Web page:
Monday, November 7, 2011

The Ranch

This is something I wrote a few weeks ago, but finally feel it is the right time to share it. I hope you enjoy it!

This week, I have felt like going to the ranch.  You are probably wondering what does that mean?  Well, my family has a cattle ranch.  The property has been ours for over one hundred years.  We have always had Santa Gertrudis cattle, the cattle of the famous south Texas King Ranch.  I grew up going to the ranch with my dad and brother.  My mom and sister went with us occasionally, but for the most part this was something that I shared with the men of my life, grandpa too.

We spent many summer days working out there.  Well, that is what we called it, but most of it was play.  I learned to drive a tractor and then a truck out on that property.  I learned how to shoot a gun, and go jack rabbit hunting.  I learned that when Juan, our ranch hand,  agreed with my dad, that I just NEEDED to go lift the lid on THAT barrel, it meant the bottom of the barrel was filled with live rattlesnakes.  (Juan use to catch them and sell them for their venom.)  I also learned how to haul hay, back when we used square bales.  I was never great at lifting them, but I gave it my best.  I also know what cow feed tastes like, what being kicked by a calf feels like, and what being covered in dust and cow crap is like.  

My favorite ranch story includes my dad and Juan again.  We went out to check on a heifer that had been sick, and to give her a quick shot.  Earlier that week, we had another animal that was bit by a snake and died in the same pasture.  That animal was now a feast for the buzzards.  Buzzards are really nasty birds up close.  As we left the pasture there were a few buzzards parked in a tree.   As we drove by, at the last minute one of the birds decided to fly away.  Buzzards are big, and slow, that is when the SPLAT happened.  Now initially I thought that we had hit and killed the bird with the truck, because there were guts that had flown in through the open windows.  However, we quickly realized, as my dad’s arm and shirt were covered not with bird guts, but bird poop.  As much as I was ok with a little dirt, there are some things that make a girl draw the line.  Buzzard poop is one of those things, it was nasty!  As I am having my teenage girl freak out, yucky moment, my dad looks at me and says, “Mirm….Mirm (my nickname) did you know that buzzard’s poop maggots. That is what they eat!”  This made him and Juan laugh pretty hard while I grossed out a little more.  Needless to say, I actually sprayed my dad with Lysol and we drove home windows down, because the smell was so bad.  He got the first shower that night.  After that Juan used to laugh and tease me saying, “Mirandita, Cuidado con los pajaros!” (Little Miranda, watch out for the birds.)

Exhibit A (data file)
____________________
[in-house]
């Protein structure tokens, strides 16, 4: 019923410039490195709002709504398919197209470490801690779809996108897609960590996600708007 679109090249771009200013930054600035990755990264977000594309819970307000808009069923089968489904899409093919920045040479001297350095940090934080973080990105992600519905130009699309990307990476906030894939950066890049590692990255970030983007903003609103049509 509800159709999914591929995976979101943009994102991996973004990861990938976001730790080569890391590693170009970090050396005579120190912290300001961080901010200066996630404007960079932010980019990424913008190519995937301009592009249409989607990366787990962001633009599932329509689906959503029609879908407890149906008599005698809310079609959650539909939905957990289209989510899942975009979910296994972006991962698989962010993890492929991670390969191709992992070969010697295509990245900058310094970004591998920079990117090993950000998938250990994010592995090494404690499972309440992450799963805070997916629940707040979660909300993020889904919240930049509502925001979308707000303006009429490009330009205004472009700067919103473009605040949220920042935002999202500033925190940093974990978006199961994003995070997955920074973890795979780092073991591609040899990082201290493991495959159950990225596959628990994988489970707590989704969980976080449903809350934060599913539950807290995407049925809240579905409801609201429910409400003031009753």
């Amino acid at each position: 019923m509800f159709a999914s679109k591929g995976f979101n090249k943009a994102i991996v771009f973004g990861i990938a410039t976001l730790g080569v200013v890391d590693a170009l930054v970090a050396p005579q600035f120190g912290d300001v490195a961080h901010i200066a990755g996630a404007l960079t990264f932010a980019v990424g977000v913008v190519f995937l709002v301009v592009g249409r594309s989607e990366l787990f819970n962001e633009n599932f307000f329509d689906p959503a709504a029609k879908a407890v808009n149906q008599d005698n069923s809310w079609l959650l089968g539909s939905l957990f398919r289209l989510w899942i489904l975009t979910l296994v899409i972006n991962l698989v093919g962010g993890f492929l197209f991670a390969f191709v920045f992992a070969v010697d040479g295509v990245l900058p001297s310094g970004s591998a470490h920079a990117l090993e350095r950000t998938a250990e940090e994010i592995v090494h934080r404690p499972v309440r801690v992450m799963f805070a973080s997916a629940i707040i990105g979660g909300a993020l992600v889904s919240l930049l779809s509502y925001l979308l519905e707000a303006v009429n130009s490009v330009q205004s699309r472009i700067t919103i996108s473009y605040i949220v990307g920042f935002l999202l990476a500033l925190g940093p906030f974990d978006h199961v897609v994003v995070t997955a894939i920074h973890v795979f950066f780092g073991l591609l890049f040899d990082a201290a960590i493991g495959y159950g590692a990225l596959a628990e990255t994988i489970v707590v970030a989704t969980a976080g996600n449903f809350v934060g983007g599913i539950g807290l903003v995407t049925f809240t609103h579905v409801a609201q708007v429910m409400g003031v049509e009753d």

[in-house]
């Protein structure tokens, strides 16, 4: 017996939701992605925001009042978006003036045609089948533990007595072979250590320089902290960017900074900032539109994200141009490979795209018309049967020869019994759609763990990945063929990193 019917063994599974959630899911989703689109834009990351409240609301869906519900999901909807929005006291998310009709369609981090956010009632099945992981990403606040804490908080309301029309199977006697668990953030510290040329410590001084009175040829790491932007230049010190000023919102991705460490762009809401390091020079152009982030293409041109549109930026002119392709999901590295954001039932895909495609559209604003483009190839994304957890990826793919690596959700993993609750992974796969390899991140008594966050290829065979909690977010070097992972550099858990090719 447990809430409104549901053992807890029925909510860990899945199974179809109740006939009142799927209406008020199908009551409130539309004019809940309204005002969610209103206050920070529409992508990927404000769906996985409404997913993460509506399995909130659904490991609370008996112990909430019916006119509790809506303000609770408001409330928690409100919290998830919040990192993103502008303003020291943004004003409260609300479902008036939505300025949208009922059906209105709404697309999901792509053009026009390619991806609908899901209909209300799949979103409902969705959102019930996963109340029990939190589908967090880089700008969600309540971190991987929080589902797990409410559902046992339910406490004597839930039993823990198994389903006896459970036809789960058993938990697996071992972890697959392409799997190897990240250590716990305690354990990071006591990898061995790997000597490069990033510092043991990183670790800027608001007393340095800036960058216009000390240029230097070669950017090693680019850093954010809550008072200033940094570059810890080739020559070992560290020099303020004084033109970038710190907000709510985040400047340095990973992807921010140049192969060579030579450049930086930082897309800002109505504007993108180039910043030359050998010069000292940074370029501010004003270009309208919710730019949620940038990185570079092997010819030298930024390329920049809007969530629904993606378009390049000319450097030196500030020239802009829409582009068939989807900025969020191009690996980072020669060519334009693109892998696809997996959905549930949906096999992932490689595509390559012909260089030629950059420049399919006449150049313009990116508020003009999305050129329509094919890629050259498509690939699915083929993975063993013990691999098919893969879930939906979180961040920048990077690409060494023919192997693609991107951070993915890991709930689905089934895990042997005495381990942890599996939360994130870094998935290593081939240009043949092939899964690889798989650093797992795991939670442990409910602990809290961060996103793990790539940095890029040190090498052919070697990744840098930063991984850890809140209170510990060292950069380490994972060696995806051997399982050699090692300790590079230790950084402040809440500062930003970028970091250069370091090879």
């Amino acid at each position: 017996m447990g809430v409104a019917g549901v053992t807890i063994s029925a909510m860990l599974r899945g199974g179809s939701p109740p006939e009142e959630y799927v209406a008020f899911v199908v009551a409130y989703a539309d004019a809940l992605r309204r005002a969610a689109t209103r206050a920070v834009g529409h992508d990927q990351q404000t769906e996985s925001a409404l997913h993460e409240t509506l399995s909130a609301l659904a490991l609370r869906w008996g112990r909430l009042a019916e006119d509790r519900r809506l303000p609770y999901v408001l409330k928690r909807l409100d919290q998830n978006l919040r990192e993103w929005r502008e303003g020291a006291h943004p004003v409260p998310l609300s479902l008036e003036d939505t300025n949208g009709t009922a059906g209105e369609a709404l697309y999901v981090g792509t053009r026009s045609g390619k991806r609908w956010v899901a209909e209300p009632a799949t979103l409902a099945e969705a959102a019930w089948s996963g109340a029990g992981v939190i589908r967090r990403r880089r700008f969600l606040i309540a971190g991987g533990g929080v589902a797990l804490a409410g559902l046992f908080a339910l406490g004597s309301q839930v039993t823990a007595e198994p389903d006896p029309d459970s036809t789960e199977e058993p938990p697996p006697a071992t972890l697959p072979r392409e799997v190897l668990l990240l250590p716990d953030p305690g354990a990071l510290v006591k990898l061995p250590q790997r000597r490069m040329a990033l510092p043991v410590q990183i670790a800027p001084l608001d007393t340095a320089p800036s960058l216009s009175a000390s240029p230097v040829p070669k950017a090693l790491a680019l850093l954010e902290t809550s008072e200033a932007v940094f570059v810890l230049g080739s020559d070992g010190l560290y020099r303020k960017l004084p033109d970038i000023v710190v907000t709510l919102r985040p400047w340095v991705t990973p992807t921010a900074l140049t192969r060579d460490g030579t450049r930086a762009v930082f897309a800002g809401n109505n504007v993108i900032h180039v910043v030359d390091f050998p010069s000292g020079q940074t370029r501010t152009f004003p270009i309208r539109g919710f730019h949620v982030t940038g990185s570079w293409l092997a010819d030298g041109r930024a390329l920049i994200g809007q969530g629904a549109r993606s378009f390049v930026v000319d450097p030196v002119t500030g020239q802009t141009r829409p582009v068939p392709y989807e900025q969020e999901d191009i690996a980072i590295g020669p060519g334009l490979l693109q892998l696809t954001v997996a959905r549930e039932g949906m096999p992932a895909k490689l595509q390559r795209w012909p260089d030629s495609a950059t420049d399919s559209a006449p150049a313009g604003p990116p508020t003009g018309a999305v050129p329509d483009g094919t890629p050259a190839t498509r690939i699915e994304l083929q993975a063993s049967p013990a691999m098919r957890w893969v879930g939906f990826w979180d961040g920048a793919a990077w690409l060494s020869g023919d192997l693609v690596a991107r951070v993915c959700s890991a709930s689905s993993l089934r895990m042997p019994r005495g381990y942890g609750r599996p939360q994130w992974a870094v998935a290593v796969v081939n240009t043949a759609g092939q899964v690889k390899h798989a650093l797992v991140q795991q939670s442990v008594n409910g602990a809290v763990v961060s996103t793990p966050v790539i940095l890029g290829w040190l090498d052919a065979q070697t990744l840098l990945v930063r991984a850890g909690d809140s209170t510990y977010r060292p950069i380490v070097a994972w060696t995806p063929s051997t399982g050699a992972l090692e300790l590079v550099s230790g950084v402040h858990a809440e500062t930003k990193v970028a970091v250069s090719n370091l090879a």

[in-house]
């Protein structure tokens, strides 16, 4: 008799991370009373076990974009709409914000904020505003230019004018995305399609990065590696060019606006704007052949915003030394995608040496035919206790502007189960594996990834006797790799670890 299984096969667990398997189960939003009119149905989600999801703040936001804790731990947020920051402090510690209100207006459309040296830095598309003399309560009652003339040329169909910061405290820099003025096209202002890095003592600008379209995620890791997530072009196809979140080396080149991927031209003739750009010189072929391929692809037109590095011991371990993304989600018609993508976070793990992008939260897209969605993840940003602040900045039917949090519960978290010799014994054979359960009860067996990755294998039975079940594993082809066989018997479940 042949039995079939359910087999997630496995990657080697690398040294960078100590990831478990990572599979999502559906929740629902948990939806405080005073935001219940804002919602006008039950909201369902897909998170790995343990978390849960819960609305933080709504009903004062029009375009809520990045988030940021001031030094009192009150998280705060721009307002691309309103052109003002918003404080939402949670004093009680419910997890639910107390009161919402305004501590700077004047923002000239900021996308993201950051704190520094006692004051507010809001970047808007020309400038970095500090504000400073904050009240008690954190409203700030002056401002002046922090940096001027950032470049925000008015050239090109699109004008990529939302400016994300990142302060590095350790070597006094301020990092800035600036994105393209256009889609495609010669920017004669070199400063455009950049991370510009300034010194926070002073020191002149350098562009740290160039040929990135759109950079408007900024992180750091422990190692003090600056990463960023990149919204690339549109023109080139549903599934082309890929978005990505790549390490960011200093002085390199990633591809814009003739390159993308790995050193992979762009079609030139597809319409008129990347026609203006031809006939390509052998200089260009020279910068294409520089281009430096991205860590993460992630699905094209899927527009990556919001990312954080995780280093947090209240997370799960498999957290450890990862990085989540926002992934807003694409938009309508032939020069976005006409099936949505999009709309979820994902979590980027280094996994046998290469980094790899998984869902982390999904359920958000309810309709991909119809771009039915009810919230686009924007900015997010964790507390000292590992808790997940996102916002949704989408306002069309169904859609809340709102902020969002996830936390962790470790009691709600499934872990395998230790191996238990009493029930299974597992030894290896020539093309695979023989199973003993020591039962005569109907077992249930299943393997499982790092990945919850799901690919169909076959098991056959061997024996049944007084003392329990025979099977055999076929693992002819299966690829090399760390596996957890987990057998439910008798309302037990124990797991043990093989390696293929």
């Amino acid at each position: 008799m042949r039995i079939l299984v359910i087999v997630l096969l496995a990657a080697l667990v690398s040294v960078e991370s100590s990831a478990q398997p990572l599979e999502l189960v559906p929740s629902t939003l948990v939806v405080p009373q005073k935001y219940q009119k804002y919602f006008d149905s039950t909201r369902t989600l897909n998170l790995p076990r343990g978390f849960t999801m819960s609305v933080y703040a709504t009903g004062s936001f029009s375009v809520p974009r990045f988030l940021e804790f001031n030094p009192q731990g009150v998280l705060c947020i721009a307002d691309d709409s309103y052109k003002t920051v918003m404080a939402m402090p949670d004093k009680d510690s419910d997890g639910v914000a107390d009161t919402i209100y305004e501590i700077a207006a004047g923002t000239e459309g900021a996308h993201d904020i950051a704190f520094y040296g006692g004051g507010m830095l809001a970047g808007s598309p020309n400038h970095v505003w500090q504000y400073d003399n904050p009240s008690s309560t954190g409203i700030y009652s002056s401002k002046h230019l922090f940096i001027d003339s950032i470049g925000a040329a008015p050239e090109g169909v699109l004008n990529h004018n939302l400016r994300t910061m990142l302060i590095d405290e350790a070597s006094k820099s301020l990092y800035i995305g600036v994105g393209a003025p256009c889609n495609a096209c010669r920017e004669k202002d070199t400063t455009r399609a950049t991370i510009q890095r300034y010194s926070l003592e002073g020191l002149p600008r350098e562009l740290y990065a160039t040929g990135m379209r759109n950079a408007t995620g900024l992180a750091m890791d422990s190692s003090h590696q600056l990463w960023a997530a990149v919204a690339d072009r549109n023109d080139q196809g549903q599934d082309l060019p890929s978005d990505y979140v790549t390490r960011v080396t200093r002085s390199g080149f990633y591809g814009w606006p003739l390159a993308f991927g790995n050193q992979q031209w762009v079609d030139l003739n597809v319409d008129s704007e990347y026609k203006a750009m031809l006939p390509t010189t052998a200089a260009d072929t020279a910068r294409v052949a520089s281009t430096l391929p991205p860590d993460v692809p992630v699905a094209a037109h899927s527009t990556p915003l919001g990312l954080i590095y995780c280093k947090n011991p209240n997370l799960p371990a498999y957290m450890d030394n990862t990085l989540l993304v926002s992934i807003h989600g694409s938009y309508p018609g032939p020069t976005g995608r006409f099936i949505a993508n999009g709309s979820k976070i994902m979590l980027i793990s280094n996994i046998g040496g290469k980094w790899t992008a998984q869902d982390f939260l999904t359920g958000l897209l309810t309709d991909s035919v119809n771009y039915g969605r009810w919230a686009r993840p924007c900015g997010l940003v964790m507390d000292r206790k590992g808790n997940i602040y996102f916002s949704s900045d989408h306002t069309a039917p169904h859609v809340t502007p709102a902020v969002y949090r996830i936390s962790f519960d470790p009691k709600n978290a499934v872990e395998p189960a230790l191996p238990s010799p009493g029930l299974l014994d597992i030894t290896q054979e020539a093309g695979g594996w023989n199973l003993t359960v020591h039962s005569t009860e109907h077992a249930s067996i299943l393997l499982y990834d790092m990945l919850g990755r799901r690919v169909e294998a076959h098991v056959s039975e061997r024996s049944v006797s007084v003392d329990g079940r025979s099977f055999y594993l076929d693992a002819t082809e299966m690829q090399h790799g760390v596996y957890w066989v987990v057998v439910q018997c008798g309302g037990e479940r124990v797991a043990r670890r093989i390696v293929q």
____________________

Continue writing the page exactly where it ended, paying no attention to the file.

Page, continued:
What I really mean when I say I want to go to the ranch is that I am a little home sick.  The constant hustle and bustle of life make things loud and sometimes out of focus.  There is no better place to talk to God than the ranch.    The ranch is the place I know as one of God’s great creations.  I know that ranch land in South Texas may not be as beautiful as say, the mountains of Colorado, or the forests of Alaska, but it is still an amazing creation.  The ranch is a symbol for a place to go where you hear only the buzz of the bugs, the wind in the grass, and the melodies of the cows mooing in the pasture.  It is a place where you can sit on a tractor for hours and talk to God about your life.  It is a place where it is possible that the stillness and quiet can offer the opportunity to hear the voice of God.

All of this struck me during Bible study this morning, as we studied the life of King David, and his anointing.  King David had many wonderful characteristics the Bible calls him, “a man after God’s own heart.”  The discussion we had this morning was about King David’s commitment to prayer, to waiting on God, and to listening for God’s answers.  I thought where is my “ranch?”  Then the speaker pointed something amazing out.  Many times as David was praying and listening for God he was in the middle of a war, or running from some one trying to attack him.  Now, I can relate to that!  I think it is great to have a quiet place to get away, but what am I doing when there is no quiet time?  What does my prayer life look like when I am swallowed up by life?  My "AHA" moment, there is no perfect quiet time.  If King David and God can have a prayer conversation in the midst of the war, why can’t I have one with the washing machine and dishwasher running?  The best take away from today’s Bible study, “God does not want perfect women, he wants women who are seeking him with their whole heart.”  I think sometimes I get caught in a legalistic thinking of these things, when the bottom line is relationship. 
This week, I am going to try to bring “the ranch” into my everyday, but instead of the hum of bugs and moos of cows, I will embrace the sounds of the dishwasher, washing machine, shower, or worse the water running in the sink preparing to mop, and make it all time to talk to the Lord.


  1. Mirm, thank you for posting this!!! You are so right, I am always waiting for it to get quiet so I can have "my time" with God, and I am going to have to wait a loooong time for that. How silly of me!!!

  2. Thanks for sharing! Even though I know this now, putting into practice is a whole other story!